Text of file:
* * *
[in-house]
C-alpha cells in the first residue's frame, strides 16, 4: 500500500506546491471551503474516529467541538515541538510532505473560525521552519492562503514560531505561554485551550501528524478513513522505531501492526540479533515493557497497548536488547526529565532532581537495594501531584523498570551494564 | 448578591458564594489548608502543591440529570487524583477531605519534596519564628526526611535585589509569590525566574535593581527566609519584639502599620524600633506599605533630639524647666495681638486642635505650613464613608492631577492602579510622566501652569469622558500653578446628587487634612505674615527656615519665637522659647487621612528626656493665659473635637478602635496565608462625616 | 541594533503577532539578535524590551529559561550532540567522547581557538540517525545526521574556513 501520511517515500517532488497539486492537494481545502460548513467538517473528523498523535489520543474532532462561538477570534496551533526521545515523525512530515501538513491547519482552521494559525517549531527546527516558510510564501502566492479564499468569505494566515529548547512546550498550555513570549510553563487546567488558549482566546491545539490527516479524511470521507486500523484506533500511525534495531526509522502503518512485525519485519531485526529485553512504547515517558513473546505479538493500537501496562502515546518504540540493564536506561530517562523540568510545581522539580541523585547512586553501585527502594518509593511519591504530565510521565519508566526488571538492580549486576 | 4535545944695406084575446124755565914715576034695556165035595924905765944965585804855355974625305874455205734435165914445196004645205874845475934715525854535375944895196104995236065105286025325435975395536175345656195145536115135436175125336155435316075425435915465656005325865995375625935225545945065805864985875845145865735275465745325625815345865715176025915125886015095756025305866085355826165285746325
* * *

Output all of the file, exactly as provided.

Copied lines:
[in-house]
C-alpha cells in the first residue's frame, strides 16, 4: 500500500506546491471551503474516529467541538515541538510532505473560525521552519492562503514560531505561554485551550501528524478513513522505531501492526540479533515493557497497548536488547526529565532532581537495594501531584523498570551494564 | 448578591458564594489548608502543591440529570487524583477531605519534596519564628526526611535585589509569590525566574535593581527566609519584639502599620524600633506599605533630639524647666495681638486642635505650613464613608492631577492602579510622566501652569469622558500653578446628587487634612505674615527656615519665637522659647487621612528626656493665659473635637478602635496565608462625616 | 541594533503577532539578535524590551529559561550532540567522547581557538540517525545526521574556513 501520511517515500517532488497539486492537494481545502460548513467538517473528523498523535489520543474532532462561538477570534496551533526521545515523525512530515501538513491547519482552521494559525517549531527546527516558510510564501502566492479564499468569505494566515529548547512546550498550555513570549510553563487546567488558549482566546491545539490527516479524511470521507486500523484506533500511525534495531526509522502503518512485525519485519531485526529485553512504547515517558513473546505479538493500537501496562502515546518504540540493564536506561530517562523540568510545581522539580541523585547512586553501585527502594518509593511519591504530565510521565519508566526488571538492580549486576 | 4535545944695406084575446124755565914715576034695556165035595924905765944965585804855355974625305874455205734435165914445196004645205874845475934715525854535375944895196104995236065105286025325435975395536175345656195145536115135436175125336155435316075425435915465656005325865995375625935225545945065805864985875845145865735275465745325625815345865715176025915125886015095756025305866085355826165285746325